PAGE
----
A good IMP is about ten pages long or less. If it is any longer it won’t be read by managers who are expected to have oversight of the project or by few workers that are assigned to the project. It is quite difficult to cover all the items that are recommended for an IMP in ten pages but it is far better to put effort into a good ten page document than to put even more effort into 80 pages that are never read. A template is provided here for a ten page IMP. Many books and web sites advise far more material be included in an IMP but it’s not effective to produce such tomes and it costs precious time and money to produce them. If a project leader insists that all the detail is needed then include a seven to ten page Introduction and Summary for managers because that is all they are likely to read.
The table shown here is an outline for a seven to ten page IMP. Your project may not have the same required items but this outline illustrates that a useful IMP can be ten pages or less. The suggested number of pages in this table adds to ten pages if the maximum suggested amount is used for every item. The recommended topics provide managers a concise overview of a project and are sufficient to orient new workers assigned to the project. If the resulting IMP is well written then, together with the project schedules, it provides senior managers all the information they need to conduct oversight that ensures that the project is progressing adequately or that the project leaders need help. New workers do need additional information but that is better provided in the SEMP and SDD.
Number of pages
Program Overview (Milestones, Deliverables with quality level required, Fit with Strategic Goals and a one page Top Level Schedule)
1.5 to 3 pages
Technical Description of System (Intended function, hardware/software overview and any make/buy issues)
1 to 2 pages (Include a top level System Breakdown Structure (SBS) and link to more detailed breakdowns in the SEMP.)
Key Performance Characteristics
0.25 to 0.5 pages (Include links to a Specification document for those needing more detail.)
Work Breakdown Structure (WBS)
1 page of top level only (Put the detail, if needed, in an appendix or link to a separate document, e.g. the SEMP.)
Cost target, Preliminary budget & Sources of funding
0.25 page
Staffing Plan (Preliminary manning forecasts, any critical resources, & any teaming arrangements)
0.25 to 0.5 pages
Key Assumptions
0.25 to 0.5 pages
Summary of major risks and plans to mitigate
0.25 to 0.5 pages and reference a risk register in an appendix
Inter-project cross feeds and dependencies
0.25 page
Capital and facility requirements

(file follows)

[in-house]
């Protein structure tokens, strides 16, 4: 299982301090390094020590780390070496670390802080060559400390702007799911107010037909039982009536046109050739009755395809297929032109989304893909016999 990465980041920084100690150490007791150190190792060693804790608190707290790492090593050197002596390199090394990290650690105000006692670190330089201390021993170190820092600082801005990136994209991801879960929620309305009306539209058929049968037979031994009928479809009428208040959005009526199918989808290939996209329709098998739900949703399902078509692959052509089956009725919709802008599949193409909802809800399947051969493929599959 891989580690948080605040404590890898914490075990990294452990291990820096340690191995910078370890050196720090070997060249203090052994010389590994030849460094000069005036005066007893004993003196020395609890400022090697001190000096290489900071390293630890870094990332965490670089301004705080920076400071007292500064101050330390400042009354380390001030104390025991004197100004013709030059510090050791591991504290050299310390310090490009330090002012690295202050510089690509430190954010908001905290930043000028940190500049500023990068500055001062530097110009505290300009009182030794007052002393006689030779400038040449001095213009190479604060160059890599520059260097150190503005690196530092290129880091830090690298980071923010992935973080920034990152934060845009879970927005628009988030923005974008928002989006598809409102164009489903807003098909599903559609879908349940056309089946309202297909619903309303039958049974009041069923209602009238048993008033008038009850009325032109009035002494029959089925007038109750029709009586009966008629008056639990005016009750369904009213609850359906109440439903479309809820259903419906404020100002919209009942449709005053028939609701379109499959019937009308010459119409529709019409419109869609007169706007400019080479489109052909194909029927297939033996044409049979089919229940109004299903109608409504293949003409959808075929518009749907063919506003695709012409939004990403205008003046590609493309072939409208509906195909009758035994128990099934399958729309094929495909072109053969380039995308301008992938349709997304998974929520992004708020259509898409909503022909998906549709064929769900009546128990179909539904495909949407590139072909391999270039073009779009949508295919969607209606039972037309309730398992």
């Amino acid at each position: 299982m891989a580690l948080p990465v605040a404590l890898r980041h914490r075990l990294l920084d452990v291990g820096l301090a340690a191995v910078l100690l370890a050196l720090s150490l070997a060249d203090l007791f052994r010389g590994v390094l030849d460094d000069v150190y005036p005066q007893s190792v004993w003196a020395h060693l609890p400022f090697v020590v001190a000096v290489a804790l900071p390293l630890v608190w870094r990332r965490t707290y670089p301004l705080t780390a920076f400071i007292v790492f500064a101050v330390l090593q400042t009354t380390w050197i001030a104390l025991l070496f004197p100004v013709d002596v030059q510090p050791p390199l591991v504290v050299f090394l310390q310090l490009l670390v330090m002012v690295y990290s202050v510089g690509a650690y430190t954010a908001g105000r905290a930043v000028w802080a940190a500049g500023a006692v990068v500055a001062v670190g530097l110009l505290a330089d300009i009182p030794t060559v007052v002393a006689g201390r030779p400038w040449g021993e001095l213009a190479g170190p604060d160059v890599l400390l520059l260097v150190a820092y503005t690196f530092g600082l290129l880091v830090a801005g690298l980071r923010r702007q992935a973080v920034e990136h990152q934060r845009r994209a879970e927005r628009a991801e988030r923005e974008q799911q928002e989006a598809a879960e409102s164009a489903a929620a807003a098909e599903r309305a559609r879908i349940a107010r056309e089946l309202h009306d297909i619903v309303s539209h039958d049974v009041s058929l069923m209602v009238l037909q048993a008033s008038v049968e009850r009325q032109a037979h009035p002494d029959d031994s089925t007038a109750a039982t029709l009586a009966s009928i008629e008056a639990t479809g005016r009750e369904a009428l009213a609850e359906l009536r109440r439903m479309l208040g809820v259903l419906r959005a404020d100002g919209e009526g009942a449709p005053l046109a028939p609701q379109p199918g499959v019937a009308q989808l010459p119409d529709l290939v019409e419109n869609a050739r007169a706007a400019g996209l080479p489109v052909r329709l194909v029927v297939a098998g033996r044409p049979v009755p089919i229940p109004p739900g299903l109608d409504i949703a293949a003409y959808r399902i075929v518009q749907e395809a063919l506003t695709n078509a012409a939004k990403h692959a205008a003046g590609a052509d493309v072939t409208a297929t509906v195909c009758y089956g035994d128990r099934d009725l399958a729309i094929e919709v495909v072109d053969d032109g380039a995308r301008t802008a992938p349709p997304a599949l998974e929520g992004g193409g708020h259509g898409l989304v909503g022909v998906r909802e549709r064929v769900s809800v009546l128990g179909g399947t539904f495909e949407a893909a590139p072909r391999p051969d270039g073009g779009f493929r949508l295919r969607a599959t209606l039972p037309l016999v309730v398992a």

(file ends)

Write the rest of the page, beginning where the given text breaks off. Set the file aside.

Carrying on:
0.25 to 0.5 page
Status of Preliminary Support Plans (Configuration Mgmt. Plan, Product Assurance Plan, Environmental Health and Safety Issues/Plans, Logistics and Field Support, etc.)
0.5 to 1 page (Which are standard and which are to be tailored. Say why tailoring is appropriate.)
If an enterprise accepts the definition of the IMP as a contract between the project team management and the enterprise management then there is no reason that the IMP always be a text document. It may be acceptable that the IMP is a set of briefing charts that the team presents to the management and receives acceptance or guidance from the management at the end of the briefing. Since most briefings today use electronic data projected on a screen it is easy to include links to the more detailed plans just in an electronic text document. Including appropriate links to more detailed planning documents makes the briefing charts as complete as any text document.
There are several advantages to this approach. First, it is easier to prepare a set of briefing charts covering the topics of an IMP than it is to write a high quality document. Second, if the team can get the management to set through a briefing then there is no question about whether the management has read the IMP and there should be no question about whether the IMP is approved or not. Also, a briefing allows any ambiguities to be resolved in real time. Finally, the 80 page tome is discouraged because senior management isn’t likely to sit through a briefing that long.
A last but important reminder is to prepare the IMP using an IMP from a previous project as a template and strive to make the new IMP an even better template for future IMPs. This advice isn’t limited to the IMP. Where ever possible look for opportunities to build on previous work and structure work so that the result makes future work easier and faster. This approach to fundamental to executing systems engineering rapidly and accurately.